The New York Times stocks fell by 7 percent to $29.61 in early trading on Wednesday after the company reported third-quarter declines in advertising.
According to a report by the NY Times, the media company reported that advertising revenue for print is down 9.7 percent compared to the third quarter of 2018 and down 17.2 percent for digital ads. Third-quarter digital advertising this year decreased 5.4 percent, while print advertising dropped 7.9 percent.
Despite the company’s stock and ad revenue taking a big hit, the company announced it had added 273,000 new online subscribers in the third quarter, bringing it to a total of 4 million digital-only subscribers.
It also has 4.9 million total subscriptions, 500,000 of which are outside of the United States, the report states.
The company said it expects digital advertising to remain “challenging” this quarter and added that changes made to limit tracking of its users’ data by advertisers is affecting its ad revenue at the moment, The Morning Call reports.
During a phone call with analysts on Nov. 6, NY Times president and CEO Mark Thompson said he hopes to quadruple the number of subscribers outside of the United States to a total of two million or more by 2025.
He also touted the company’s latest deal with tech giant Facebook and their new subscription news service, which he said was of “strategic significance.”
According to Facebook, the news service will give its users “more control over the stories they see and the ability to explore a wider range of their news interests, directly within the Facebook app.”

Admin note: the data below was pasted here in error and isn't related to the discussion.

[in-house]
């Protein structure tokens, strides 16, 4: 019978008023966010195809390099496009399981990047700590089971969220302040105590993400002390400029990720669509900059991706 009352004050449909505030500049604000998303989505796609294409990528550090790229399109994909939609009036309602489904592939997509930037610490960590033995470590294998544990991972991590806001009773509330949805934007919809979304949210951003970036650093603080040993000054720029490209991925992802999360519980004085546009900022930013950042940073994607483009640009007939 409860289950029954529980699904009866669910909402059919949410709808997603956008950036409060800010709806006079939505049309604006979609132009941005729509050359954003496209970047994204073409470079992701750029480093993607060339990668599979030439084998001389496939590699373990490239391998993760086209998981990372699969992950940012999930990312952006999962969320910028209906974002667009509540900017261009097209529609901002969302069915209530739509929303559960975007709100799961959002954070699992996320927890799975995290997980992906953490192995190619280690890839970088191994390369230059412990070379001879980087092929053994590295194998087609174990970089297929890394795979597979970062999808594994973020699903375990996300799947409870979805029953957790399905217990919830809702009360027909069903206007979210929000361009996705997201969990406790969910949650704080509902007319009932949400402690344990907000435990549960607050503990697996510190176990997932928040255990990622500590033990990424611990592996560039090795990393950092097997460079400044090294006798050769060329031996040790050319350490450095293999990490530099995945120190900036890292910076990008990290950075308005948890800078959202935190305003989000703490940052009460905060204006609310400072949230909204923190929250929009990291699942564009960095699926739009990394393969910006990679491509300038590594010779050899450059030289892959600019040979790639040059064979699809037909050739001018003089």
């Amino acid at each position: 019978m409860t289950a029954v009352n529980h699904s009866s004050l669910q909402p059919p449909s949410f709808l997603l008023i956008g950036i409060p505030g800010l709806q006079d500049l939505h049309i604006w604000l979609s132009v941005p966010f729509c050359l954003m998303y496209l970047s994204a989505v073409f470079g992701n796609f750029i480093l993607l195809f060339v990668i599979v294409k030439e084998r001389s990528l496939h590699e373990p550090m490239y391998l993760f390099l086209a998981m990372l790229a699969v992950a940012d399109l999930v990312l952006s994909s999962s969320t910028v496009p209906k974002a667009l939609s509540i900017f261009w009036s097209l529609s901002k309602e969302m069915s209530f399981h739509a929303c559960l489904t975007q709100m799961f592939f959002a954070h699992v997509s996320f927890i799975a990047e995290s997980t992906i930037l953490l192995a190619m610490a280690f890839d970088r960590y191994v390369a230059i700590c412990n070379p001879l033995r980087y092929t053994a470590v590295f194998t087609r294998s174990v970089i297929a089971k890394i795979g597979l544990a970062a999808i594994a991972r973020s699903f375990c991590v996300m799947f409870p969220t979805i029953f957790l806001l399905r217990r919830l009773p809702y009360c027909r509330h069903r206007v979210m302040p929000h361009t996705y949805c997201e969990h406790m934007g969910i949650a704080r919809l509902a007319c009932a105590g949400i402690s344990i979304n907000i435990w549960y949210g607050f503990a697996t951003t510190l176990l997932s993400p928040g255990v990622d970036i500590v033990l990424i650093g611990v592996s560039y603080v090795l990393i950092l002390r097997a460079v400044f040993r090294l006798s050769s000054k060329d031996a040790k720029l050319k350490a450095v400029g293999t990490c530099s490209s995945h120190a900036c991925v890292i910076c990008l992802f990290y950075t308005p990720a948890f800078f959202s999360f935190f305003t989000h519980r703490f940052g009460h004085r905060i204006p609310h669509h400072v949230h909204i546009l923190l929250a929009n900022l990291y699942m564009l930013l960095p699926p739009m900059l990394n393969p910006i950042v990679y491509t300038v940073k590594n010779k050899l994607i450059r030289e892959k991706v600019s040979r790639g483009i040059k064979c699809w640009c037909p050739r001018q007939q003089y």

The tech giant said it had surveyed 100,000 people across the United States on which news topics they were most interested in and decided to feature four categories which include, general news, topical news, and diverse and local news.
Speaking of the new deal, Thompson said: “Facebook News should bring new users to The Times. But more important than the immediate financial benefit of the agreement is its strategic significance.
“Although we previously received small payments for participation in various experiments and innovations launched by the digital different digital platforms, this is the first time that a Silicon Valley major has recognized the value of Times journalism to its platform with a substantial multiyear fee.”
The deal comes amid Facebook’s admissions that its platform has problems with political bias, which earlier lead to the company firing human editors who were responsible for its “curated news.” The social media giant then tried to automate the curation process, but the news product was eventually shut down after the system began recycling false stories.
President Donald Trump, a critic of the NY Times’s coverage of his presidency, said on Oct. 21 that the White House would be canceling its subscription to the paper.
He told Sean Hannity on Fox News earlier: “The media’s corrupt. Not all media, look I know some great people, including you, but I know some great journalists.
“Look, they gave Pulitzer Prizes to people that got it wrong. Okay, all these people from The New York Times—which is a fake newspaper, we don’t even want it in the White House anymore, we’re gonna probably terminate that and The Washington Post,” he said.
“You take a look at the kind of reporting they do, it turned out to be all wrong.”
Correction: This article has been updated to say that President Trump said on Oct. 21 that the White House would be canceling its subscription to the NY Times. A previous version stated Nov. 21. The Epoch Times regrets the error.